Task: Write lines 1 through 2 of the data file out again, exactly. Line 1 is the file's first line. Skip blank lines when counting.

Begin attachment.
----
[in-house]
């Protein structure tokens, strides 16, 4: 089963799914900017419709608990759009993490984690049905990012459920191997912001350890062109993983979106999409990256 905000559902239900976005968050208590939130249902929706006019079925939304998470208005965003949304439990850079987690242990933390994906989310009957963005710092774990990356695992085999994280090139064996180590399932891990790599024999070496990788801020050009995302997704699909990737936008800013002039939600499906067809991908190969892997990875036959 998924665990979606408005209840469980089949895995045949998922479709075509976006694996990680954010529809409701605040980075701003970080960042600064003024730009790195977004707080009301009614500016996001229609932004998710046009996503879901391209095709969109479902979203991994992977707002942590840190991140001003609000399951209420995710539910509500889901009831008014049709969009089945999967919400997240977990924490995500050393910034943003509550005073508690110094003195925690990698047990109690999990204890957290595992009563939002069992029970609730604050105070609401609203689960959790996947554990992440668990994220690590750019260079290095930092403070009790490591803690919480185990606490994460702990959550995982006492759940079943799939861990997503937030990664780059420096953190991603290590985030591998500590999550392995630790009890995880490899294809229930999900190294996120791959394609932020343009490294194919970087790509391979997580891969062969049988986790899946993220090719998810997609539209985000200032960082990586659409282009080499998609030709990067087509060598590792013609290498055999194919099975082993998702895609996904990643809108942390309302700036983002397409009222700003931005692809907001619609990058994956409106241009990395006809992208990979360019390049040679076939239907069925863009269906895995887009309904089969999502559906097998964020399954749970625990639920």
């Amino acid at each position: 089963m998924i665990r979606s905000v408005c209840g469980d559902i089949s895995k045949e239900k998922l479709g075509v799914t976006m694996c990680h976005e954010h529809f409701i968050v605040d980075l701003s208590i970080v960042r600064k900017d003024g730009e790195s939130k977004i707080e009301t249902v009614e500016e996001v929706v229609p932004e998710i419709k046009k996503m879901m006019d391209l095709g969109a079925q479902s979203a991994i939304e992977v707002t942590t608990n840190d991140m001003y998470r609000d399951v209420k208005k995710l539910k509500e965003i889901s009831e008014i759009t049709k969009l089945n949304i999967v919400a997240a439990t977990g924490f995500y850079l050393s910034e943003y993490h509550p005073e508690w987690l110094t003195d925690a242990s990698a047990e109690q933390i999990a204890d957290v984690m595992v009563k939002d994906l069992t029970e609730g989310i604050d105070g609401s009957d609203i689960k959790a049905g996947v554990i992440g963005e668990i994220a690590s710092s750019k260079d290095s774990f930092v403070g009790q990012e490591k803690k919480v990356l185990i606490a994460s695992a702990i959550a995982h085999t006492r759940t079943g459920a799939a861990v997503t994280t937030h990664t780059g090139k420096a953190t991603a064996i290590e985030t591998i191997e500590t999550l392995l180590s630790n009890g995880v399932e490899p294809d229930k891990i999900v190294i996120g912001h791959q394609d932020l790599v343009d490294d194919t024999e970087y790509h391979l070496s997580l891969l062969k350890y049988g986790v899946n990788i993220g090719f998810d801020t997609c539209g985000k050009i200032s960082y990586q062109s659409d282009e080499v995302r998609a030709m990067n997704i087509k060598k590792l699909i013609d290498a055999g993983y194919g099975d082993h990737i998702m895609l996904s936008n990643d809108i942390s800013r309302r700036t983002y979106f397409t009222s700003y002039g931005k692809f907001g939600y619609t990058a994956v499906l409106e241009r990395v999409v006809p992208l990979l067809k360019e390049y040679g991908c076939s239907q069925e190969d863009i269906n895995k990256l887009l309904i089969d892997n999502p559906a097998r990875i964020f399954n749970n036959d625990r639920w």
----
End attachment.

[in-house]
């Protein structure tokens, strides 16, 4: 089963799914900017419709608990759009993490984690049905990012459920191997912001350890062109993983979106999409990256 905000559902239900976005968050208590939130249902929706006019079925939304998470208005965003949304439990850079987690242990933390994906989310009957963005710092774990990356695992085999994280090139064996180590399932891990790599024999070496990788801020050009995302997704699909990737936008800013002039939600499906067809991908190969892997990875036959 998924665990979606408005209840469980089949895995045949998922479709075509976006694996990680954010529809409701605040980075701003970080960042600064003024730009790195977004707080009301009614500016996001229609932004998710046009996503879901391209095709969109479902979203991994992977707002942590840190991140001003609000399951209420995710539910509500889901009831008014049709969009089945999967919400997240977990924490995500050393910034943003509550005073508690110094003195925690990698047990109690999990204890957290595992009563939002069992029970609730604050105070609401609203689960959790996947554990992440668990994220690590750019260079290095930092403070009790490591803690919480185990606490994460702990959550995982006492759940079943799939861990997503937030990664780059420096953190991603290590985030591998500590999550392995630790009890995880490899294809229930999900190294996120791959394609932020343009490294194919970087790509391979997580891969062969049988986790899946993220090719998810997609539209985000200032960082990586659409282009080499998609030709990067087509060598590792013609290498055999194919099975082993998702895609996904990643809108942390309302700036983002397409009222700003931005692809907001619609990058994956409106241009990395006809992208990979360019390049040679076939239907069925863009269906895995887009309904089969999502559906097998964020399954749970625990639920």